We all respond to times of trouble and struggle in different ways. Are you stubborn like me and don’t ask for help when you need it?? Do you too struggle in silence too? Why??

When did asking for help become a negative thing? When did asking for help take away your independance?

It could be because we’ve watched our parents, or other role models “get it done” on their own. Or maybe we’ve been conditioned to believe asking for help is a sign of weakness or incompetence. Or maybe we simply just don’t know how to ask for help. In a society that largely promotes self help, the idea that some of us need to learn ways to seek and ask for assistance from others isn’t really promoted. Maybe you’ve been vulnerable and asked for help before and the experience left you feeling humiliated, or some other response that caused you to feel like you would never put yourself in that position again. There are countless solid reasons why asking for help may be a challenge for you. If you sit and reflect on it I’m sure you will come up with a list like mine that points to a common theme like fear, lack of confidence, lack of trust, or whatever your vice is that’s getting in your way.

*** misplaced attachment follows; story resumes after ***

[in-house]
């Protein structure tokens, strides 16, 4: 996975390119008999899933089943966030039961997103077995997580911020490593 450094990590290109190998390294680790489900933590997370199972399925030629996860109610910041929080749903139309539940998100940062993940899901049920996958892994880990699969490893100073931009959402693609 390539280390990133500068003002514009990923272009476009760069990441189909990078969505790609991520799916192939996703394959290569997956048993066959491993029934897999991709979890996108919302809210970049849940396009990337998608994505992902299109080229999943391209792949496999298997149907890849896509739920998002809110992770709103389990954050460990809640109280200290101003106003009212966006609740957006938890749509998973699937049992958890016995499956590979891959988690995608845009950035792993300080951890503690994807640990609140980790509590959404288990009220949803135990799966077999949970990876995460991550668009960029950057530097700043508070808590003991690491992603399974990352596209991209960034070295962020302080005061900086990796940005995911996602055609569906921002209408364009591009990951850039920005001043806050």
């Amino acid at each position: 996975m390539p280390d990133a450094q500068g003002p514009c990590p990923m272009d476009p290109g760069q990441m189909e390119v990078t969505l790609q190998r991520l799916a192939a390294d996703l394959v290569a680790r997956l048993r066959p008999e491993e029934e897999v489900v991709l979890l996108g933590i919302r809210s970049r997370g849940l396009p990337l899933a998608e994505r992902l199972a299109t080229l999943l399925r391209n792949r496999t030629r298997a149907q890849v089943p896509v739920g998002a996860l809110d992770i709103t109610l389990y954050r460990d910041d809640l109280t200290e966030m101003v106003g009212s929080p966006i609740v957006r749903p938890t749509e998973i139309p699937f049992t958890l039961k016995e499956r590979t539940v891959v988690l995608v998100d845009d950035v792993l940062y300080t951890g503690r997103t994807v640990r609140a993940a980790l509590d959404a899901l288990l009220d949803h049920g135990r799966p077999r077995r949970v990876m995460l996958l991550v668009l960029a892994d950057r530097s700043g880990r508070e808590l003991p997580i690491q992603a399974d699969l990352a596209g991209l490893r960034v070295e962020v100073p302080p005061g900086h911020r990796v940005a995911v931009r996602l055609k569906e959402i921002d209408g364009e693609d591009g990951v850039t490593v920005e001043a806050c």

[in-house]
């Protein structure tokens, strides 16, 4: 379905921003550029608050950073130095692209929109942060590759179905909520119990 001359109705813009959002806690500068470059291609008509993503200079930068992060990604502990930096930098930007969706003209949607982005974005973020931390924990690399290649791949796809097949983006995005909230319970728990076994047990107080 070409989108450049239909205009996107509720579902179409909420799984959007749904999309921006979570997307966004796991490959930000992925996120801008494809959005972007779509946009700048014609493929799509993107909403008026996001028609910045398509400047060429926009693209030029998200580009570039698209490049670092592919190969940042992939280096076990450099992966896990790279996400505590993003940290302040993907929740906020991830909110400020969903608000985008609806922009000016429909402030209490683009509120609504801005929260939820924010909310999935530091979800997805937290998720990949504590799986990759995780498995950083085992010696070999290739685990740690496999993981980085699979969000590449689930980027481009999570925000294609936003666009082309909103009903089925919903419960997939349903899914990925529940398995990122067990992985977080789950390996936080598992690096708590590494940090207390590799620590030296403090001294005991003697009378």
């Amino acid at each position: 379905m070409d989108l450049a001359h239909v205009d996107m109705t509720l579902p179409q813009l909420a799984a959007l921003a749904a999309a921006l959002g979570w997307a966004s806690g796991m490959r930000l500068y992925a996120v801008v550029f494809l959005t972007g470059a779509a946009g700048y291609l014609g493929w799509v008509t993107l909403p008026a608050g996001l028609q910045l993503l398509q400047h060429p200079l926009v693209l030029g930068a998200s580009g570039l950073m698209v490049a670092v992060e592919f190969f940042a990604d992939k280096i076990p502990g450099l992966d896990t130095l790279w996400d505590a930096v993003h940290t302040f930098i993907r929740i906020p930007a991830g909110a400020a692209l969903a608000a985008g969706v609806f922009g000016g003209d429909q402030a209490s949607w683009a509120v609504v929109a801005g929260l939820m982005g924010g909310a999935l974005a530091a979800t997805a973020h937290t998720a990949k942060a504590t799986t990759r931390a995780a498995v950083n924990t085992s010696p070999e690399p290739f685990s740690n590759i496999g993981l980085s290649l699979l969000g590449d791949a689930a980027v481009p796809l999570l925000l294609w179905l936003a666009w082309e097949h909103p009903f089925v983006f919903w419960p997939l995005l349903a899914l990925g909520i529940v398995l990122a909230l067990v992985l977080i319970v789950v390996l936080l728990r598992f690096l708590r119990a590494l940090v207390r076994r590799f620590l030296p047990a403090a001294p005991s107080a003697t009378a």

I believe that the hesitation to ask for help is because we have the wrong perspective about it. Me for example, I love to help because of how it makes me feel. It gives me positive feelings; I feel needed, satisfied, valued, significant, and appreciated. I feel like I am doing good and making a mark in someone’s life. Do I see the person that’s asking me for help as weak? No, of course not. I see them simply as a person asking for support in a situation. Yet I will think all the negatives of myself if I need to ask for help? Double standard much??